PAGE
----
audibleecoscience Earth Headphones

Audibleecoscience is a database of podcasts on subjects related to global change biology. It is designed as a resource for the general public and for educators looking to assign "required listening" to their students. Reviews of each podcast and links to the original source have been provided by students taking the IB107 class at the University of Illinois. The database is fully text searchable or you can browse on your favorite subject...
facebook twitter rss
Animal Life: Aquatic

Marine Ecosystem Responses to Cenozoic Global Change

Media Source: AAAS
Program Name: Science Podcast
Show Name: Marine Ecosystem Responses to Cenozoic Global Change
Broadcast Year: 2013
Original Link: http://www.sciencemag.org/content/341/6145/492/suppl/DC1

This podcast features Richard Norris talking about the effects of climate change on our oceans and how looking at the past can help us understand how our oceans will be affected. Richard Norris talks about mean climate states and transit climate states and how in the past they have existed. He describes the mean climate state as being a time in history where the CO2 concentration in the atmosphere was much higher than it is today. He mentions though that although the CO2 concentration was much higher, the world was like this for millions of years and the ecosystems went into equilibrium. A transit state is one in which the climate goes from being relatively cool to a warm climate in a short amount of time, which is what Earth is currently going through. Richard states that climate changes happen over a wide length of time because many parts of the world don’t heat at the same rate. By looking at how the oceans and land adjusted to heating in the past over many years, it will help us understand how our earth is likely to heat and what areas will be the most effected. Richard states that as climate changes, he believes the oceans will not be as oxygenated, sea levels will be about 50 meters higher, and reef ecosystems will probably dwindle. Finally Richard states that the ocean food chains will become much longer.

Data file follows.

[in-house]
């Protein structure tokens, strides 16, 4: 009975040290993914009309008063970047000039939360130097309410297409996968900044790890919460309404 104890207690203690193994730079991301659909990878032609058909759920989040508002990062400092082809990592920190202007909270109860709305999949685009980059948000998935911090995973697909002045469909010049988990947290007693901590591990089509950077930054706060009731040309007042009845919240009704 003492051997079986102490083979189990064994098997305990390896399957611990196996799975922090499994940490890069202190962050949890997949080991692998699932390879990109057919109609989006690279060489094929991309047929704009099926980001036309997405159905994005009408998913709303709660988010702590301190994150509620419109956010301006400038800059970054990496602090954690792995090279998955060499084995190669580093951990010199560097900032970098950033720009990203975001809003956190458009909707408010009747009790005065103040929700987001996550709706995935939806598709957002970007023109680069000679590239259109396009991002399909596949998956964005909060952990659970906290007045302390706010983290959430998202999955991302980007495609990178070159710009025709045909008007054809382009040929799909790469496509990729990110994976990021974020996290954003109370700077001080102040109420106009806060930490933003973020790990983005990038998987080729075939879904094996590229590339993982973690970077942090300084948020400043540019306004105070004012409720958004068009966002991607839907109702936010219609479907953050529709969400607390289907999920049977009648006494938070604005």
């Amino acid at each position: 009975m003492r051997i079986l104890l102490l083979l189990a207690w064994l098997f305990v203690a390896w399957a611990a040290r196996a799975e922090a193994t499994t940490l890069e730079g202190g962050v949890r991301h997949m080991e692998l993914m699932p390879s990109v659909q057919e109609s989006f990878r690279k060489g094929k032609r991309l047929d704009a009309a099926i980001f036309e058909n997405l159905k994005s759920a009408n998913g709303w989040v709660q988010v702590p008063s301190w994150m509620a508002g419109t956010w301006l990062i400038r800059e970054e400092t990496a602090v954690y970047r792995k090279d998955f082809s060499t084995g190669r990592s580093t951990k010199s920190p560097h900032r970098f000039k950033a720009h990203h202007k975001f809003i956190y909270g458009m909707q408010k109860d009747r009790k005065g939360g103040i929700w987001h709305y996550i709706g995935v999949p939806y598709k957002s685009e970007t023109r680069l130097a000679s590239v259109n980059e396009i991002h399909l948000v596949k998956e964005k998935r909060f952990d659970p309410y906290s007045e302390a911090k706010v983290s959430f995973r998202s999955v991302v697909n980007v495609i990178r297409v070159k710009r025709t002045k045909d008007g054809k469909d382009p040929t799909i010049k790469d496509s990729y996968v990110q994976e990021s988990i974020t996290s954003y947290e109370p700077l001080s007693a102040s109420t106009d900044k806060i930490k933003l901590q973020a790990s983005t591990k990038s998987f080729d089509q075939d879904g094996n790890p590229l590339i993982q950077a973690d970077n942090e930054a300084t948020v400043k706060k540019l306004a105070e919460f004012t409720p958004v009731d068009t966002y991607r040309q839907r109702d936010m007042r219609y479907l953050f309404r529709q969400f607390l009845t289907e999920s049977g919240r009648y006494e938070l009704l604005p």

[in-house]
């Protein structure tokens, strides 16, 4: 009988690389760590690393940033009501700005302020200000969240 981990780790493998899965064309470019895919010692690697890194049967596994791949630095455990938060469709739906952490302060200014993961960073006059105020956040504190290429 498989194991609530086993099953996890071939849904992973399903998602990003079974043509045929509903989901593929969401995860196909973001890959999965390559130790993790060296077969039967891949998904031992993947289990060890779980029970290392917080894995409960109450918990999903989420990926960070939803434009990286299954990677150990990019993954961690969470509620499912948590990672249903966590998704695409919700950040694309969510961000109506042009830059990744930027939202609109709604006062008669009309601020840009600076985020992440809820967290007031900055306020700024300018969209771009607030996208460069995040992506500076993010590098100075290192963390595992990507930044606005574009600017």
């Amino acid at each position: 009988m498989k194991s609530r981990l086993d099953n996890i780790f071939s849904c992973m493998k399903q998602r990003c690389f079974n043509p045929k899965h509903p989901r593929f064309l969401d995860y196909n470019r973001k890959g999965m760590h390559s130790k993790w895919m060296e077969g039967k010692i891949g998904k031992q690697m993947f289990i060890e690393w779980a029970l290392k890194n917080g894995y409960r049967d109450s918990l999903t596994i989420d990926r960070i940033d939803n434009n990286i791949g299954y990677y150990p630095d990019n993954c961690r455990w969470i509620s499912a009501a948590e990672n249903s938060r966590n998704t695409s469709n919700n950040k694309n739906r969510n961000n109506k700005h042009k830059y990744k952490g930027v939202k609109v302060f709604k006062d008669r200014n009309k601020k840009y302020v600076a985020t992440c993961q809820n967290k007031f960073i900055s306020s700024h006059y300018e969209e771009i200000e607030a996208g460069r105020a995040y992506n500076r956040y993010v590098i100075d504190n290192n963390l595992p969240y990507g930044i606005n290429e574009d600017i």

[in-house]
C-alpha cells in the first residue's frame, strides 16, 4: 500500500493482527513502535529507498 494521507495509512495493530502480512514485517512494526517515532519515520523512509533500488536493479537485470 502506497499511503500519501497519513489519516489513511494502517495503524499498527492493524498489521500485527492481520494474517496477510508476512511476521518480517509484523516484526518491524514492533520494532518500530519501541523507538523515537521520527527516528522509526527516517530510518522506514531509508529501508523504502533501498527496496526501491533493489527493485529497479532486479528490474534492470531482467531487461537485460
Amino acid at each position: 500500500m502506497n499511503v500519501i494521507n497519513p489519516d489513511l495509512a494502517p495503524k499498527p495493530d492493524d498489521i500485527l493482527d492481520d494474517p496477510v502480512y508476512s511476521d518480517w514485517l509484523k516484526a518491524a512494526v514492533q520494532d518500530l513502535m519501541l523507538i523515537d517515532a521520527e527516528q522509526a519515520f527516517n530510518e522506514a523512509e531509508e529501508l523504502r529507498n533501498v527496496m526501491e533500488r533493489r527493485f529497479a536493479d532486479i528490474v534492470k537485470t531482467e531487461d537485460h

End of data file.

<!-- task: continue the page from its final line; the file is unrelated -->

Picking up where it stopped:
© 2013 - 2017 University of Illinois Board of Trustees